Thanks to the excessive length of this year’s PostGIS-Day schedule, I could catch a couple of hours on Friday morning. Here’s a quick summary of some of the talks I saw.
Ryan Lambert of Rust Proof Labs took a deep dive into some fantastic PostGIS wizardry for routing outside of roads, such as waterways, indoors or on access-restricted private roads. A considerable part of the solution to these complex problems comes down to deep knowledge of PostGIS’ functionality but doing basic things like understanding your data, cleaning data, understanding and documenting edge cases and making decisions on the problems you don’t want to solve. Ryan also recently published a book on PostGIS and OpenStreetMap.
Martin also gave a sneak peek to features landing in future versions of PostGIS, such as validating polygon coverage, simplify boundaries on coverage polygons, and simplifying inner boundaries while keeping outer boundaries unchanged.
Brendan Farrell presented db2vector, which creates bespoke vector-tile APIs from data in PostGIS. Db2vector allows you to specify a specific SQL query for each API endpoint, so you can quickly create different web maps from a single data source with great flexibility. (Unfortunately, I couldn’t find any page to link to detailed information about the service.)
And finally, Paul Ramsey talked about Moving Objects, a proof of concept he has built to demonstrate how updates to records in a Postgres database can be propagated in near real-time to clients. It uses a mix of triggers, Postgres notifications, and pg_eventserv to push notifications to web clients via WebSockets.
The program from this year’s Pacific Geospatial Conference in Fiji has been released. The focus of the 2022 editing is less on technology but on applications to problems specific to the Pacific region. For a pleasant change, the list of presenters doesn’t include the usual suspects from the industry.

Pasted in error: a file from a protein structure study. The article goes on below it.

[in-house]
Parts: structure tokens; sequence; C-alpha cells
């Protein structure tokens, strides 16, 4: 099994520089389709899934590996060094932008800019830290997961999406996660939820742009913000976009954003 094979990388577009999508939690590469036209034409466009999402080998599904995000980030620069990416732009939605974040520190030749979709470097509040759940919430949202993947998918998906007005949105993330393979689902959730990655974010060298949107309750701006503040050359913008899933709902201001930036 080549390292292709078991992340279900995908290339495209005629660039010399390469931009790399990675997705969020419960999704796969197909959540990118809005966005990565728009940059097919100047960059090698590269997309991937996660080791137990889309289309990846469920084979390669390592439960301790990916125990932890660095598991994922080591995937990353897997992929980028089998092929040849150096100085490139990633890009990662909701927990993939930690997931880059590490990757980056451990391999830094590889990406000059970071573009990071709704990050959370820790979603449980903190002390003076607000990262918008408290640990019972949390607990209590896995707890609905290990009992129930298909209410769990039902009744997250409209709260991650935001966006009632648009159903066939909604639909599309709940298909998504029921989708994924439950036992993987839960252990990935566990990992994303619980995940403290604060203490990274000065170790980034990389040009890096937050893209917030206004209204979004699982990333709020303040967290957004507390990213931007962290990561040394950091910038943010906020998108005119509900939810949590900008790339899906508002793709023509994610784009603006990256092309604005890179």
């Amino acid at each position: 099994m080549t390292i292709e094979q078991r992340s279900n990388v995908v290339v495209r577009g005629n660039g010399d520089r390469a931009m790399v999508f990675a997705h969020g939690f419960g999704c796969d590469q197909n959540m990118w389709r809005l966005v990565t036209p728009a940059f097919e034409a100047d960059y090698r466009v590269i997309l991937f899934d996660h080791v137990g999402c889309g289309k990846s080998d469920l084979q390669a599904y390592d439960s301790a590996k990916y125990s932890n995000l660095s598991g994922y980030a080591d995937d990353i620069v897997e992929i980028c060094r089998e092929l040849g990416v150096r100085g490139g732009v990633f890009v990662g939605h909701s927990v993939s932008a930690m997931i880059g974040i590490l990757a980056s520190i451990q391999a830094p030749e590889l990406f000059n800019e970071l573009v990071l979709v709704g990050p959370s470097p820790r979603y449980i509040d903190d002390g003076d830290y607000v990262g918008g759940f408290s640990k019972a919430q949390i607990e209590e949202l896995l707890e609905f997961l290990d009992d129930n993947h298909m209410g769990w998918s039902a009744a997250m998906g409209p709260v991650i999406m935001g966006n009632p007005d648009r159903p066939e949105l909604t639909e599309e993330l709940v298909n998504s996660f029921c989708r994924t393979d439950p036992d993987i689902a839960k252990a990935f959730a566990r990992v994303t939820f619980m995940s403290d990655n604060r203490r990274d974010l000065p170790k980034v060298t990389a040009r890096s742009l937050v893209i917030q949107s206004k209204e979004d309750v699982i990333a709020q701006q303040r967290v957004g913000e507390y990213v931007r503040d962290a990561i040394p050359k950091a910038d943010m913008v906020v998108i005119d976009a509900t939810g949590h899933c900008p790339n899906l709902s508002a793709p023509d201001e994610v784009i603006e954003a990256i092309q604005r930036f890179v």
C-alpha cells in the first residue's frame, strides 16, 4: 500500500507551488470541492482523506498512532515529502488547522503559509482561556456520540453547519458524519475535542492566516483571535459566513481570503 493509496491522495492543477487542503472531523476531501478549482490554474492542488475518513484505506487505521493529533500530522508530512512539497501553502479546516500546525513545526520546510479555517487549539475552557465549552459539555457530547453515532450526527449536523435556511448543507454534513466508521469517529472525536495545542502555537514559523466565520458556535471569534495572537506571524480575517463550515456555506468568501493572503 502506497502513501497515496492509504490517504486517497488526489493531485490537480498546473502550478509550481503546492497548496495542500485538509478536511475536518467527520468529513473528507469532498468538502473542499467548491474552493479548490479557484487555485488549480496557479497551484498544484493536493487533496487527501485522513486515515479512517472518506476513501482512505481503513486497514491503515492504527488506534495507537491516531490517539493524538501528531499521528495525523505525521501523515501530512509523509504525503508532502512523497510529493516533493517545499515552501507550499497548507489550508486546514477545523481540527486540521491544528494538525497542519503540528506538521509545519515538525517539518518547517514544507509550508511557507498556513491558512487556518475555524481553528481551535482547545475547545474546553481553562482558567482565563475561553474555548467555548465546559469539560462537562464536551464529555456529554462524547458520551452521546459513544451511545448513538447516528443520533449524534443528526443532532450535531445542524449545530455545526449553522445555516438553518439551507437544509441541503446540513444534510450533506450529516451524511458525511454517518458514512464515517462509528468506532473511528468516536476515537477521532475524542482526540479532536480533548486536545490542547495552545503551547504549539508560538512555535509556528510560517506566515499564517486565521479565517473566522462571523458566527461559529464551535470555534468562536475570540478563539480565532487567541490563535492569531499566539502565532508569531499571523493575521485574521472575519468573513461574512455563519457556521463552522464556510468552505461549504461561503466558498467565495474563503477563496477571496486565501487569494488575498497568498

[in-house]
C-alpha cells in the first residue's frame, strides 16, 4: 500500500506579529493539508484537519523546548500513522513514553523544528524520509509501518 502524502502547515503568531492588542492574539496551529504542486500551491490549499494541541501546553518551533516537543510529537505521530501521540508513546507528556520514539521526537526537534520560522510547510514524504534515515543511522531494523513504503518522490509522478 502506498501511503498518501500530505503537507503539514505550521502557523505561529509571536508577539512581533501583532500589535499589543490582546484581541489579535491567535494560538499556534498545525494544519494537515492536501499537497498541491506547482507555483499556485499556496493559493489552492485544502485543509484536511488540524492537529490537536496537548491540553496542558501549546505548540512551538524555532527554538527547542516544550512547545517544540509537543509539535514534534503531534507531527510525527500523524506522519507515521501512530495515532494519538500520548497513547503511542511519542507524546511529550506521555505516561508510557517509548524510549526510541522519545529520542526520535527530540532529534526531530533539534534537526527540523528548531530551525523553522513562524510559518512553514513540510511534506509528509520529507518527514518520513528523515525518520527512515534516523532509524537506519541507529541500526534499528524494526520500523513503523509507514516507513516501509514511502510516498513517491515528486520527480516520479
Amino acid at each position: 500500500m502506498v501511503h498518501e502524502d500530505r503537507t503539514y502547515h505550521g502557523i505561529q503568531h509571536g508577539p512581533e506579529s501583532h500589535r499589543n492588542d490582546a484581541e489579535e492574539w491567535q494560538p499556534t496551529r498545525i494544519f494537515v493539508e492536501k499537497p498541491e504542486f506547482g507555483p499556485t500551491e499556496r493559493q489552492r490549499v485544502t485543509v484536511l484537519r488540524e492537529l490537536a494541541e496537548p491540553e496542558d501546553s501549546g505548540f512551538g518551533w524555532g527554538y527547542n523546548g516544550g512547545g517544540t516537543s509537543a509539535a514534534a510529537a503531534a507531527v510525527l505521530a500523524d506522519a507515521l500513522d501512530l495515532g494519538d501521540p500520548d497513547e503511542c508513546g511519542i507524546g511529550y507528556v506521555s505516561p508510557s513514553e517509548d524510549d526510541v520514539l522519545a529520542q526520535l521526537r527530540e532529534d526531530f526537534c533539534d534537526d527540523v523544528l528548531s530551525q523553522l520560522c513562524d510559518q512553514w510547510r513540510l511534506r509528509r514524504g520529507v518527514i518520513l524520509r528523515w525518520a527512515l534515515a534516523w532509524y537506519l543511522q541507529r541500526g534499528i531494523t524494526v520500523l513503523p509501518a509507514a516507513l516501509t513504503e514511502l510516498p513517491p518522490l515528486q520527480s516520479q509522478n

NACIS, the North American Cartographic Information Society, have uploaded recordings of this year’s annual meeting in Minneapolis. The playlist contains over 100 videos covering all sessions from the meeting.
The fine folks at Crunchy Data have lined up a great set of talks for a one-day conference celebrating this year’s PostGIS day on 17 November. It’s an online event, with sessions scheduled for over twelve hours; wherever you in the world and whenever you’re awake that day, you can drop in at any time. The event is free and registration is now open.
FOSSGIS is the major German-speaking community event for geospatial open-source software and OpenStreetMap, a smaller, local, German-speaking FOSS4G. It is held annually and usually attracts several hundred people to share and discuss the latest trends and advancements around software, open data and case studies.
FOSS4G 2023 will be held from 15 to 18 March 2023 in Berlin. The call for participation is now open until 7 November 2022. As usual, there will be a mix of general and academic talks, lightning talks, workshops and project demos.
The Guardian is hosting an interactive workshop exploring the evolution of Cartography.
[Y]ou will discover how maps, and our relationship to them, have evolved over time. You will learn how the way that a map is designed can influence the way in which it is interpreted, and why this means that even the most authoritative map may not be as objective as we think.